Another popular selection was the workshop on cybersecurity, led by Natalie Wood Riche, outreach specialist in the public protection section of the Department of Justice. Parents learned about basic predatory tactics like grooming, as well as sexting and the hookup culture online. Participants seemed surprised to learn about Vaulty, an app where people hide photos and videos and HiCalculator, a similar privacy app that looks like a phone calculator. Several parents murmured, “Now I’m really scared,” but following the session, the evaluations were all 5 of 5’s. One parent comment was, “Lots of great, eye-opening info about apps and sites. Very helpful info on what to do.”
Wood Riche’s presentation on cybersecurity was her second Summit appearance, and she said the CHCCS parent education event is one of the best in the state. “It was great to be able to have an open dialogue with parents about social media safety for their children,” she said. “The sessions were well organized and gave me an opportunity as a presenter to have a more intimate experience with my parent participants. I enjoy being a part of this great event.”
Sarah Morales and Susan Pizzaloto, school counselors at McDougle Middle and Smith Middle schools, returned for a second year with “Stuck in the Middle,” another popular session that focused on the challenges and rewards of raising preteens, to help them become successful teenagers. They opened the workshop with a demonstration of restorative circles, as parents took turns holding the “talking ball,” and shared their hopes and fears for their upper-elementary and middle school children. Making new friends, transitioning smoothly from fifth grade and achieving increased independence were a few of the hopes; puberty, breakdowns in communication and the specter of school violence were some of the fears expressed.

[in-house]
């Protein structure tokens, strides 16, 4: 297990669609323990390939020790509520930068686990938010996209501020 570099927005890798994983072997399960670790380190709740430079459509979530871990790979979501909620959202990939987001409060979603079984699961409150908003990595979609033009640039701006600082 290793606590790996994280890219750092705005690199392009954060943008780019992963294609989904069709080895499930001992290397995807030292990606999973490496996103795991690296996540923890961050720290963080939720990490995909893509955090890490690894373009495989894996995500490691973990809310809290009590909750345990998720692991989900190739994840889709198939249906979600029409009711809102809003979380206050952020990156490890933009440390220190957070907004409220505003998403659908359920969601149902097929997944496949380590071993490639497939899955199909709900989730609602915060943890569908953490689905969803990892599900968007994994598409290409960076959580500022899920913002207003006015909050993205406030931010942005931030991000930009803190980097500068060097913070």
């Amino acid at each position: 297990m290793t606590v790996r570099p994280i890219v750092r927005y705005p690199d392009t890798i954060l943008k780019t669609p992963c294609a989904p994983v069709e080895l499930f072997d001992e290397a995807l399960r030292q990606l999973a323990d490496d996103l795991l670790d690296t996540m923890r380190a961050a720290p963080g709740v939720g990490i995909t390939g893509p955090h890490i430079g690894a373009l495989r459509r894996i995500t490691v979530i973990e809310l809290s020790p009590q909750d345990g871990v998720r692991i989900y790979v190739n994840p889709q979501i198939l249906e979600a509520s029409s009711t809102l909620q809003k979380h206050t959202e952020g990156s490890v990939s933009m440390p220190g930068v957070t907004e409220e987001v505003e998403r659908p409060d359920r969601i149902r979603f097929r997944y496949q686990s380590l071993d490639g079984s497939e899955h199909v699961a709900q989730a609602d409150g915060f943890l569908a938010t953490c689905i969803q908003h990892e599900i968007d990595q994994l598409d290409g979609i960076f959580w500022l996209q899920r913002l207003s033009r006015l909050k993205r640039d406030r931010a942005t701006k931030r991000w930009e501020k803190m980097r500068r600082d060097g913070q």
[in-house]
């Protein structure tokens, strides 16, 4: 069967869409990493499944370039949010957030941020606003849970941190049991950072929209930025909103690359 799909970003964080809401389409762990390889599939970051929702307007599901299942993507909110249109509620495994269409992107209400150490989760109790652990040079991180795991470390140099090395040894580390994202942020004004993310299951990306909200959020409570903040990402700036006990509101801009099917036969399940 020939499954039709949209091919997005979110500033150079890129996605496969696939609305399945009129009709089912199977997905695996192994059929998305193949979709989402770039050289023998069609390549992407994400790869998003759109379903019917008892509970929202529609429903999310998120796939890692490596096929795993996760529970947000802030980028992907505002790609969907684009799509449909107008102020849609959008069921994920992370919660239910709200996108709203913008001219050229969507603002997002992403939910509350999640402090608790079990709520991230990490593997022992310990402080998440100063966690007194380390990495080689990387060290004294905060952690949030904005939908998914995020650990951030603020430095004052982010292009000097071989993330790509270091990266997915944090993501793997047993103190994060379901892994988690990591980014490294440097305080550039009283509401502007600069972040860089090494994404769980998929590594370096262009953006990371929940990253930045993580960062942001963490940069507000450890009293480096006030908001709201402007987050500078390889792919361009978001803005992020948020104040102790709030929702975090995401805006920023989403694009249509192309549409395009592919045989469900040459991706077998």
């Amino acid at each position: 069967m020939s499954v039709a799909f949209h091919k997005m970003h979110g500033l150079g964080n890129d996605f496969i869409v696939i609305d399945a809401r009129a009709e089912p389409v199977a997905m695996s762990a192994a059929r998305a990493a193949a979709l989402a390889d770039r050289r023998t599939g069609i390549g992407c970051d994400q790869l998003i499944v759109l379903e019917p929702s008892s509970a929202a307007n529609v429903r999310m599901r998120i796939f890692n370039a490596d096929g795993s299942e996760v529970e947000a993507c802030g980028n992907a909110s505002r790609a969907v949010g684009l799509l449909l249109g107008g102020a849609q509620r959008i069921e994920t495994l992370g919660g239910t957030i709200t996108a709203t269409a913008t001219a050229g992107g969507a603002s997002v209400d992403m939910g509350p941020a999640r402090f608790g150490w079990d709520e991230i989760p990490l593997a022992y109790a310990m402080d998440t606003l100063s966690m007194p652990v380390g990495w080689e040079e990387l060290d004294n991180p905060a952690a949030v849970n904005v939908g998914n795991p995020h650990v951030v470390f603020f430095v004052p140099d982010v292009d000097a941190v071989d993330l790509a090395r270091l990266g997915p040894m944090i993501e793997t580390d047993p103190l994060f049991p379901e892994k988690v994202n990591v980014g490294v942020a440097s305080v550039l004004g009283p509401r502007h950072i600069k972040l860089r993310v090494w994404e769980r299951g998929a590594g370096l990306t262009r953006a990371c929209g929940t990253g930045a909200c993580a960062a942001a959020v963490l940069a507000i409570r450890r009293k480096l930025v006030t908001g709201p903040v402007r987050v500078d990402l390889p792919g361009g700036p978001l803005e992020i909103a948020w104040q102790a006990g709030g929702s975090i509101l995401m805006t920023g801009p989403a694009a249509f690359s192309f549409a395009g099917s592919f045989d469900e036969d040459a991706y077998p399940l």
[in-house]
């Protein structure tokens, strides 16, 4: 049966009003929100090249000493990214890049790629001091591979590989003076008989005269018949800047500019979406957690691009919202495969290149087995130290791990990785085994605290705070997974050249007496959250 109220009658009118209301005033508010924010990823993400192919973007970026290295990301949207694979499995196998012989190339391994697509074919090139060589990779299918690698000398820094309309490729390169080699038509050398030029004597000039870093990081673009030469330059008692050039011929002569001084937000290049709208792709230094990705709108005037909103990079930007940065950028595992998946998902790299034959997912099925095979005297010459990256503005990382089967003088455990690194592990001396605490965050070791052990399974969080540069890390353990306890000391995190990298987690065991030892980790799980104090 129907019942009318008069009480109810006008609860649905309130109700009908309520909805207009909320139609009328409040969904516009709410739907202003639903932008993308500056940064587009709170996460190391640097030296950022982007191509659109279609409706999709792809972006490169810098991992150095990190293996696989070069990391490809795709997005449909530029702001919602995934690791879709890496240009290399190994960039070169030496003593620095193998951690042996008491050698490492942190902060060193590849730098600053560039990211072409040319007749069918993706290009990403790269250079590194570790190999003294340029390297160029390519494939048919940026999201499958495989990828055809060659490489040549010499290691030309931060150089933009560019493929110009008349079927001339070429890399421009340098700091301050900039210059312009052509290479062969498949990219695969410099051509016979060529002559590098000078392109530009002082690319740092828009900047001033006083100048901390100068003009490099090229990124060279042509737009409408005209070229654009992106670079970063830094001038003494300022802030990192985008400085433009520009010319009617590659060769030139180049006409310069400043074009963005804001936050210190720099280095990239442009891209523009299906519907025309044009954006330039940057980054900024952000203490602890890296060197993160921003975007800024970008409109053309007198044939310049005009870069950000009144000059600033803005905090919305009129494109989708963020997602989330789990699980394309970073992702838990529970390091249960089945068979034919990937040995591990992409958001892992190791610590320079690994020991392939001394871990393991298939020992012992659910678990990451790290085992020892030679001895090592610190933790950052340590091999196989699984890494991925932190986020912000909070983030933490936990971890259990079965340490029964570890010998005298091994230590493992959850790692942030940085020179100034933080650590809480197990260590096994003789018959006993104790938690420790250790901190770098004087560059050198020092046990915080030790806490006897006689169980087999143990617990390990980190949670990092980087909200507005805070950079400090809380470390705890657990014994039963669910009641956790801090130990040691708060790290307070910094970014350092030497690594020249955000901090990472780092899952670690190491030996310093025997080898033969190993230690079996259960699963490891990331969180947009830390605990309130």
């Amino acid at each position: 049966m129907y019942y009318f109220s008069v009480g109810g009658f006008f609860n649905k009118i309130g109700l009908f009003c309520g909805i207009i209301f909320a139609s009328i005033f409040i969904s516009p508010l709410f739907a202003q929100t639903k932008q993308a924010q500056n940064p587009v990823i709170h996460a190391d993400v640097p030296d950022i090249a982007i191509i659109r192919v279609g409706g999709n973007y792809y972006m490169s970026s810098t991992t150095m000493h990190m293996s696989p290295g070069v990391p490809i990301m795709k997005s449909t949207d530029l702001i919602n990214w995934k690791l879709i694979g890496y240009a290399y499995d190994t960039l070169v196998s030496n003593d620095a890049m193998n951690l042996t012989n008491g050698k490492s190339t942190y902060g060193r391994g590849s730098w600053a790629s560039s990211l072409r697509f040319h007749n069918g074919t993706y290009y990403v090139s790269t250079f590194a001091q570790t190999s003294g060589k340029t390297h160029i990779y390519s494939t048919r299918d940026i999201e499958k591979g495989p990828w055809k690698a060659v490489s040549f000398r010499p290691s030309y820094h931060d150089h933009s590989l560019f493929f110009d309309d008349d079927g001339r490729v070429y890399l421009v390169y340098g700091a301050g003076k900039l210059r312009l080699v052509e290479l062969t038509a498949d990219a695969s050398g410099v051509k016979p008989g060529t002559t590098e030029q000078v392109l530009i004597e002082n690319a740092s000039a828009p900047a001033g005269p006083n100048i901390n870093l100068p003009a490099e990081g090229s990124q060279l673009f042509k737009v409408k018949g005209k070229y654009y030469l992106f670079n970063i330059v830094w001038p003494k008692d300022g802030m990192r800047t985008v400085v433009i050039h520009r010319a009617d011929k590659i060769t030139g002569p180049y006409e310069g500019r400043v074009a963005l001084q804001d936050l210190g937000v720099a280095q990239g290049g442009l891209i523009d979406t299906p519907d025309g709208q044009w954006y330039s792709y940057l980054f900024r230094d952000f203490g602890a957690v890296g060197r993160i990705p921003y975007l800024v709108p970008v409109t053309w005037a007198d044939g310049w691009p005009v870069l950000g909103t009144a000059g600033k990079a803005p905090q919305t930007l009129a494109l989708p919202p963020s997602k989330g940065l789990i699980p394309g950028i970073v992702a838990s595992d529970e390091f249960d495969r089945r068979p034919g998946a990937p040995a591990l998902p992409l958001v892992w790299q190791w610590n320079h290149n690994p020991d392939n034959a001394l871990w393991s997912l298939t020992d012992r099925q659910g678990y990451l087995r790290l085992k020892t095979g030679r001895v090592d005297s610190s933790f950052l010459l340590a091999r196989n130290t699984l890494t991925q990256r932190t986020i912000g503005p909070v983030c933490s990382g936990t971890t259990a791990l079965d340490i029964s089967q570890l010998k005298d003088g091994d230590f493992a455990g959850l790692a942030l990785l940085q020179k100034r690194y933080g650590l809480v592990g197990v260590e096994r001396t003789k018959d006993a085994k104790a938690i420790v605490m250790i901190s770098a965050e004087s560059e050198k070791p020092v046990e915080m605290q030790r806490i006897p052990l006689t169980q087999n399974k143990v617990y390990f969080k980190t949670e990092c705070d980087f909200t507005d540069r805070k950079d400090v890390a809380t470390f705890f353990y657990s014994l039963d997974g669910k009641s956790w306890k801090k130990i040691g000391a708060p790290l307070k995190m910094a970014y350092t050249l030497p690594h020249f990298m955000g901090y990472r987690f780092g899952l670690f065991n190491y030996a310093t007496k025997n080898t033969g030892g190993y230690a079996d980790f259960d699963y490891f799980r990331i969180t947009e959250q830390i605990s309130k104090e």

Eunice Wambugu, a parent with children in middle and high school, attended the cybersecurity workshop and “Next Stop: Real World,” about helping youth plan for life after high school. “I am grateful I attended the Summit because I found it very informative. I learned practical ways in which to apply the knowledge gained as required by my children. The presenters were well informed on their topics and delivered the information in a simple and understandable manner. Thank you to the organizers of the Summit. I look forward to the next one.”
Vickie Fornville’s daughters are in high school and elementary school, and she is a long-time participant in district parent activities. She said, “The Summit did not disappoint. I enjoyed the sessions, and I look forward to continued engagement with CHCCS”.
Assistant Superintendent of Instructional Services, Jessica O’Donovan, said, “The Summit was a great opportunity for our district to partner with our families and dialogue on a range of topics that support student success. Parents asked terrific questions, and also gave us some great suggestions for additional workshops. We hope to implement some of these suggestions in upcoming Parent University sessions.”